West Welcomes the Great American Eclipse

By Sonja Malek

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On Monday, August 21, Niles West students and staff will have the unique opportunity to witness the “Great American Eclipse” — a total solar eclipse that will cross the United States from coast to coast. The last eclipse to do so occurred in 1918, and the Niles West science department and Niles West Astronomy Club have organized a school-wide viewing to allow all students to experience this rare cosmic event.

“Total solar eclipses over North America in the 21st century,” paths of totality shown. Courtesy of GreatAmericanEclipse.com.

A total solar eclipse occurs when the moon passes directly between the Earth and the sun, blocking all sunlight from reaching our view. Total darkness will only occur along the ‘path of totality,’ so people viewing from Skokie will only be able to see a maximum eclipse of about 88 percent, which will occur at around 1:20 p.m.

Biology teacher Anthony Serafini explained that viewers will be able to experience many changes as the eclipse unfolds.

“Students should expect to see a noticeable difference in the temperature around the time of the eclipse. It is also possible there will be an increase in the wind,” he said. “Several biology classes are going to investigate if there is a difference in animal behavior during the eclipse. In the short time we will be outside during 7th period, it will go from the sun starting to dim to it being dark outside. It should be a very surreal sight.”

Niles West will be operating on a special schedule, with slightly shortened periods in the morning, and lengthened periods after the eclipse. Seventh period will last only 25 minutes, and students will exit the building at 1:05 p.m. with their seventh period classes to view the eclipse. Reentry will occur at 1:35 p.m., and students should proceed to their eighth period classes.

 

Special bell schedule to allow for eclipse viewing on Monday, August 21, 2017.

Serafini and astronomy teacher Elizabeth Ramseyer played crucial roles in organizing the event for the entire school. The science department also created a special website which includes lesson plan ideas, an informational video and safety page created by Niles West’s Astronomy club, a link to a livestream of the eclipse by NASA, and other resources.

To both science teachers, there was no question that the whole school needed to be involved.

“I can remember viewing a partial solar eclipse in elementary school in 1984,” Serafini said. “All of the students in school had made pinhole viewers and we all watched together. I still remember how cool it was to see the eclipse in my shoebox viewer surrounded by my friends. When we started talking about this eclipse in December and January, I knew we had to get the entire school out to view this event together.”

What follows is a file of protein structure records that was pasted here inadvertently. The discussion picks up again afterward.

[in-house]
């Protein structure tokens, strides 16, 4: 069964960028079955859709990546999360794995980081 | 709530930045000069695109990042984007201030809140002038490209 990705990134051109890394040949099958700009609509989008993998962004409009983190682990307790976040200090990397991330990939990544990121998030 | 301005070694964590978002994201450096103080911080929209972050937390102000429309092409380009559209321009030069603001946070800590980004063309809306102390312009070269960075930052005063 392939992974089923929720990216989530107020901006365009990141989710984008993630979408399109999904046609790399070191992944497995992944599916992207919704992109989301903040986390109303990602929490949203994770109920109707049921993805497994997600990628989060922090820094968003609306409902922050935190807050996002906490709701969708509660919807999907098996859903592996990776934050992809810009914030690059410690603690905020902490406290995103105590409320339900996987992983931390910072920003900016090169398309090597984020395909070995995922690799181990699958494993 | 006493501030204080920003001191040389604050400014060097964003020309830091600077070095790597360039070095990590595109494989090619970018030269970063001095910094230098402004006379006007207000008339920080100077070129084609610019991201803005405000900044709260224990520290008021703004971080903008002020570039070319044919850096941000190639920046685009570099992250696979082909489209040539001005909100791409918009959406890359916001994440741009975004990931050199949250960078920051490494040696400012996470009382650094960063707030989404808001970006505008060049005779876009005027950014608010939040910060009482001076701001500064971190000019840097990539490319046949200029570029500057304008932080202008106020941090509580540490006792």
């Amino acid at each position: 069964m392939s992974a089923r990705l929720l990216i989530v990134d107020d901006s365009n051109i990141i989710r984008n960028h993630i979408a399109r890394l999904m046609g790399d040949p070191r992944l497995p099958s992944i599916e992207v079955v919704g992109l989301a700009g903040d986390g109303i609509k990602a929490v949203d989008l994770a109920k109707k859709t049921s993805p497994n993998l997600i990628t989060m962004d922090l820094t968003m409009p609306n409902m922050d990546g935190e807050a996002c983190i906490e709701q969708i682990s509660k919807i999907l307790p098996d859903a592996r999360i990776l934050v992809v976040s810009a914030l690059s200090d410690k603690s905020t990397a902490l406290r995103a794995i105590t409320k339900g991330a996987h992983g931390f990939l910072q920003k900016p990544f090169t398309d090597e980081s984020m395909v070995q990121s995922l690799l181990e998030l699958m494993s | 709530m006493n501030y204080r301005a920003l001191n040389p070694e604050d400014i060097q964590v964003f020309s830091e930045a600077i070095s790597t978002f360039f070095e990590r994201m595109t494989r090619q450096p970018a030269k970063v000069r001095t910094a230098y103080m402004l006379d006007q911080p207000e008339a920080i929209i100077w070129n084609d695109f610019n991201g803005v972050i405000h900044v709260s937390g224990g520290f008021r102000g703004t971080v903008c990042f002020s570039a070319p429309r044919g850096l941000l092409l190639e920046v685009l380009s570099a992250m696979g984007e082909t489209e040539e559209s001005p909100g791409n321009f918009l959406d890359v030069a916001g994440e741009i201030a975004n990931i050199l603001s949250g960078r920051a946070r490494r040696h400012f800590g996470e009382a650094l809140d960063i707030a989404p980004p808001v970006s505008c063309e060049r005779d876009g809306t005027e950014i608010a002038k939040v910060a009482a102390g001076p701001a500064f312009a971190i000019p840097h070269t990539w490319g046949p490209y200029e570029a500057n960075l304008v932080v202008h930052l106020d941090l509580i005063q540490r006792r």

As an astronomy teacher, Ramseyer is especially excited about this event. Unlike most, though, she has been anticipating this particular eclipse for nearly 18 years.

“I have been planning for this event since 1999, the year my son [[recent alum Conor Ramseyer]] was born,” she said. “I realized then that he would be going to college on or very near to the day of the eclipse.”

Because the eclipse holds so much significance for her, Ramseyer will be traveling to Missouri to view it in totality. According to Ramseyer, viewers in Skokie may also be able to see Venus and Jupiter appear as stars to the right and left of the sun respectively.

In class, most students should have already been informed of the necessary safety measures when viewing the eclipse. However, viewers should again be warned that looking towards the sun during an eclipse for even a few seconds can have serious effects, including damaged retinas and partial or complete blindness. There will be a number of special solar shades available, and many classes have constructed pinhole viewers to safely view the eclipse.

West students are fortunate to have the opportunity to view the eclipse as a school, especially since many districts across the country have cancelled school or have said they will not allow students to view the eclipse for safety reasons.

For many educators, this approach is disheartening, especially because the eclipse provides such a rare learning opportunity for students.

“It is unfortunate that some school districts are treating this event like it is extremely dangerous and keeping their students inside,” he said.

Despite the possible dangers of the eclipse, senior Christopher Rohn is happy to be able to see it during school.

“It’s going to be an amazing sight,” he said. “Just be careful and you’ll be fine.”

As long as students follow the necessary safety measures, they should be able to enjoy this celestial event without any fear. As Serafini contends, the event is truly a once-in-a-lifetime opportunity.

“An eclipse of this magnitude has not crossed the entire United States for almost 100 years. The next time it will cross the United States similar to this year’s eclipse will be 2045 and then 2099. Neither of these next two eclipses will cut across the United States like the one on Monday.”

Be sure to stay safe and make the most of this awe-inspiring occurrence.